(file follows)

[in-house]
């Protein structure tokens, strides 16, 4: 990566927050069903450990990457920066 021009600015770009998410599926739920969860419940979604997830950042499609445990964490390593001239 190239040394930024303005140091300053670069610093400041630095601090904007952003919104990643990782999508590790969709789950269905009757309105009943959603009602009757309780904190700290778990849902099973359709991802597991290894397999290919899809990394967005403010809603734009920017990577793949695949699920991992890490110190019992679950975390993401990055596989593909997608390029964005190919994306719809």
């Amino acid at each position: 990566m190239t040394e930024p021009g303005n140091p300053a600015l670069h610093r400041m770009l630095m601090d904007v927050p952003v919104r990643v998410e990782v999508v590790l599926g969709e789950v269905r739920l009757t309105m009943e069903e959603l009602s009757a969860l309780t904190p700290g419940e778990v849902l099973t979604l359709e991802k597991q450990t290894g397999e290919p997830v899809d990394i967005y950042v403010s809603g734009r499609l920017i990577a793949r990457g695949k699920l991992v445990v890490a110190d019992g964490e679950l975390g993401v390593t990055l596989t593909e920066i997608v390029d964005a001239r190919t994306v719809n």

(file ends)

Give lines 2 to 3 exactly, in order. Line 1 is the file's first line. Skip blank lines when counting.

């Protein structure tokens, strides 16, 4: 990566927050069903450990990457920066 021009600015770009998410599926739920969860419940979604997830950042499609445990964490390593001239 190239040394930024303005140091300053670069610093400041630095601090904007952003919104990643990782999508590790969709789950269905009757309105009943959603009602009757309780904190700290778990849902099973359709991802597991290894397999290919899809990394967005403010809603734009920017990577793949695949699920991992890490110190019992679950975390993401990055596989593909997608390029964005190919994306719809």
């Amino acid at each position: 990566m190239t040394e930024p021009g303005n140091p300053a600015l670069h610093r400041m770009l630095m601090d904007v927050p952003v919104r990643v998410e990782v999508v590790l599926g969709e789950v269905r739920l009757t309105m009943e069903e959603l009602s009757a969860l309780t904190p700290g419940e778990v849902l099973t979604l359709e991802k597991q450990t290894g397999e290919p997830v899809d990394i967005y950042v403010s809603g734009r499609l920017i990577a793949r990457g695949k699920l991992v445990v890490a110190d019992g964490e679950l975390g993401v390593t990055l596989t593909e920066i997608v390029d964005a001239r190919t994306v719809n």